Mesangial expansion at 5 years predicts death and death-censored graft loss after renal transplantation

Aleksandra Kukla, Mariam P. Alexander, Sandor Turkevi-Nagy, Massini Merzkani, Walter Park, Byron Smith, Pingchuan Zhang, Xiomara Benavides, Matthew D'Costa, Catalina Morales Alvarez, Aleksandar Denic, Andrew Bentall, Yogish C. Kudva, Mark Stegall

Research output: Contribution to journalArticlepeer-review

Abstract

Death with a functioning graft and death-censored renal allograft failure remain major problems for which effective preventative protocols are lacking. The retrospective cohort study aimed to determine whether histologic changes on a 5-year surveillance kidney biopsy predict adverse outcomes after transplantation in recipients who had: both Type 2 diabetes (T2DM) and obesity (BMI ≥ 30 kg/m2) at the time of transplantation (T2DM/Obesity, n = 75); neither (No T2DM/No obesity, n = 78); No T2DM/Obesity (n = 41), and T2DM/No obesity (n = 47). On 5-year biopsies, moderate-to-severe mesangial expansion was more common in the T2DM/Obesity group (Banff mm score ≥2 = 49.3%; Tervaert classification MS ≥ 2b = 26.7%) compared to the other groups (p <.001 for both scores). Risk factors included older age, higher BMI, HbA1C, and triglycerides at 1-year post-transplant. Moderate-to-severe mesangial expansion correlated with death with function (HR 1.74 (1.01, 2.98), p =.045 Banff and 1.89 (1.01, 3.51) p =.045 Tervaert) and with death-censored graft loss (HR 3.2 (1.2, 8.8), p =.02 Banff and HR 3.8 (1.3, 11.5), p =.01 Tervaert) over a mean of 11.6 years of recipient follow-up post-transplant. These data suggest that mesangial expansion in recipients with T2DM and obesity may reflect systemic vascular injury and might be a novel biomarker to predict adverse outcomes post renal transplant.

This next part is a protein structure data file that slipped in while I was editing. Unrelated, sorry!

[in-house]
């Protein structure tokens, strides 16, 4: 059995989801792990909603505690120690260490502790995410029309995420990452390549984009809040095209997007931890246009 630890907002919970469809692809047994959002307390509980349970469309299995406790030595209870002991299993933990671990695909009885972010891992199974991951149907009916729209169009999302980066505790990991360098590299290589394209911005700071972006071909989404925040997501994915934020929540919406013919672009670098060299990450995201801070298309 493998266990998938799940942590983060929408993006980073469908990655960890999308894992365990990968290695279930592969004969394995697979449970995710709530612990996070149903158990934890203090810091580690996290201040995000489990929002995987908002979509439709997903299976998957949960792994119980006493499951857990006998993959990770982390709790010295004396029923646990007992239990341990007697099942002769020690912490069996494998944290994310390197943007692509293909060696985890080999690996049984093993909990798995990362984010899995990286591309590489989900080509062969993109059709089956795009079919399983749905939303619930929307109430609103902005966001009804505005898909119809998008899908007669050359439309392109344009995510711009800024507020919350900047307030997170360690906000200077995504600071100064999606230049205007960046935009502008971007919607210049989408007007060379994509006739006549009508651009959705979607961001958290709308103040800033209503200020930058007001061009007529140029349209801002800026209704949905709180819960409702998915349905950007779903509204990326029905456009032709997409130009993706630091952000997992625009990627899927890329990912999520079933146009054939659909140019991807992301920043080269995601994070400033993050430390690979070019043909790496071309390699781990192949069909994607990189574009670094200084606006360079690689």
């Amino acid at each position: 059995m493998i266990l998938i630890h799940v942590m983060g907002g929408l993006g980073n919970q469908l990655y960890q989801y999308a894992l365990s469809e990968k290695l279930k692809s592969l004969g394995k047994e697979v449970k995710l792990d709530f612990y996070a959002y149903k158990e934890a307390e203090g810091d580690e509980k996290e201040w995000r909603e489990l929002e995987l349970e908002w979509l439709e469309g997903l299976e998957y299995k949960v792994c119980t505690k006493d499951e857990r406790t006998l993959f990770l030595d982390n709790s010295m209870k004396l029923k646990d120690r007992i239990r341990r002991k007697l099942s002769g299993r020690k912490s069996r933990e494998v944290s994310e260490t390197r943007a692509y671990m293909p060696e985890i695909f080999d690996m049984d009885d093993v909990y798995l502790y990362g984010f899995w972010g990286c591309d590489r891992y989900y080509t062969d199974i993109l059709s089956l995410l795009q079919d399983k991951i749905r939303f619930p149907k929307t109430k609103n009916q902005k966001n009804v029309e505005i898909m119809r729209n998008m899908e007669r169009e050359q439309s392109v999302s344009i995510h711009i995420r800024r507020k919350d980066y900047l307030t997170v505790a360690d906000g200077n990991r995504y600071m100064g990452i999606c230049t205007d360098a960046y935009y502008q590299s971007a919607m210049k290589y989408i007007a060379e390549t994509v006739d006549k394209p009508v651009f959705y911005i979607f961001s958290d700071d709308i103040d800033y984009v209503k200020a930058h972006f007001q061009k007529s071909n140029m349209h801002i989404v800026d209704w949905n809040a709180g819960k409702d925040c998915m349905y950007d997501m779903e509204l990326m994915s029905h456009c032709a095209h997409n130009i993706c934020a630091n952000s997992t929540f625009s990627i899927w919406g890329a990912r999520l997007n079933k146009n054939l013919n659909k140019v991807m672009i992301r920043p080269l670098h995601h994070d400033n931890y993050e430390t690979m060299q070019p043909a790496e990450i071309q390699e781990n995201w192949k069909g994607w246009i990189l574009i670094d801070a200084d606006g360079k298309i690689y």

Original languageEnglish (US)
Article numbere14147
JournalClinical Transplantation
Volume35
Issue number1
DOIs
StatePublished - Jan 2021

Keywords

  • diabetes
  • graft survival
  • kidney transplant
  • mesangial expansion
  • patient survival

ASJC Scopus subject areas

  • Transplantation

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